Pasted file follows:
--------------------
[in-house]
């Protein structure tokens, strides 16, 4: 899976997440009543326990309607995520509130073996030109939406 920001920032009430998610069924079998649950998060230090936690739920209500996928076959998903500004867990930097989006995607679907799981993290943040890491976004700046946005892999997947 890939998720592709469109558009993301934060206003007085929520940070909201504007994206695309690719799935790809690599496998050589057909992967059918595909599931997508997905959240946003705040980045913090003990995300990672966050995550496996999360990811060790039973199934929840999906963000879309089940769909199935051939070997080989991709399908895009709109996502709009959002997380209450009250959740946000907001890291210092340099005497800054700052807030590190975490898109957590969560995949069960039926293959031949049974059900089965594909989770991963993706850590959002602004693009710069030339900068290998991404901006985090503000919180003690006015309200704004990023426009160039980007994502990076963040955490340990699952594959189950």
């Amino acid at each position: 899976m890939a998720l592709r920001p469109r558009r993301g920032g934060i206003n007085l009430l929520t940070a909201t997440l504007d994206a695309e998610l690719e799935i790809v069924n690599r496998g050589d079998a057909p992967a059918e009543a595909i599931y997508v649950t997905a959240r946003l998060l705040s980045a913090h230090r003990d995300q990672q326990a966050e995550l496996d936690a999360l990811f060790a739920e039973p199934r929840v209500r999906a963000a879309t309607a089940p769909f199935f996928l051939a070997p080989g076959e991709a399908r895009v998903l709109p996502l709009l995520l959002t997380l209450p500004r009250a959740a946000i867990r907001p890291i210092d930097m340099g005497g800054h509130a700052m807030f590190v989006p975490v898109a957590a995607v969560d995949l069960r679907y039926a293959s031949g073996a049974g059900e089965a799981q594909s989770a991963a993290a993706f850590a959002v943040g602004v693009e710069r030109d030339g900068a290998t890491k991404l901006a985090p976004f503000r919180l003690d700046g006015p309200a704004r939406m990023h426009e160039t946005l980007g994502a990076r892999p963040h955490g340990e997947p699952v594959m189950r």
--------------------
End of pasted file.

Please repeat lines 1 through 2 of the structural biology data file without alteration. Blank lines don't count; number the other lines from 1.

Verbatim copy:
[in-house]
């Protein structure tokens, strides 16, 4: 899976997440009543326990309607995520509130073996030109939406 920001920032009430998610069924079998649950998060230090936690739920209500996928076959998903500004867990930097989006995607679907799981993290943040890491976004700046946005892999997947 890939998720592709469109558009993301934060206003007085929520940070909201504007994206695309690719799935790809690599496998050589057909992967059918595909599931997508997905959240946003705040980045913090003990995300990672966050995550496996999360990811060790039973199934929840999906963000879309089940769909199935051939070997080989991709399908895009709109996502709009959002997380209450009250959740946000907001890291210092340099005497800054700052807030590190975490898109957590969560995949069960039926293959031949049974059900089965594909989770991963993706850590959002602004693009710069030339900068290998991404901006985090503000919180003690006015309200704004990023426009160039980007994502990076963040955490340990699952594959189950």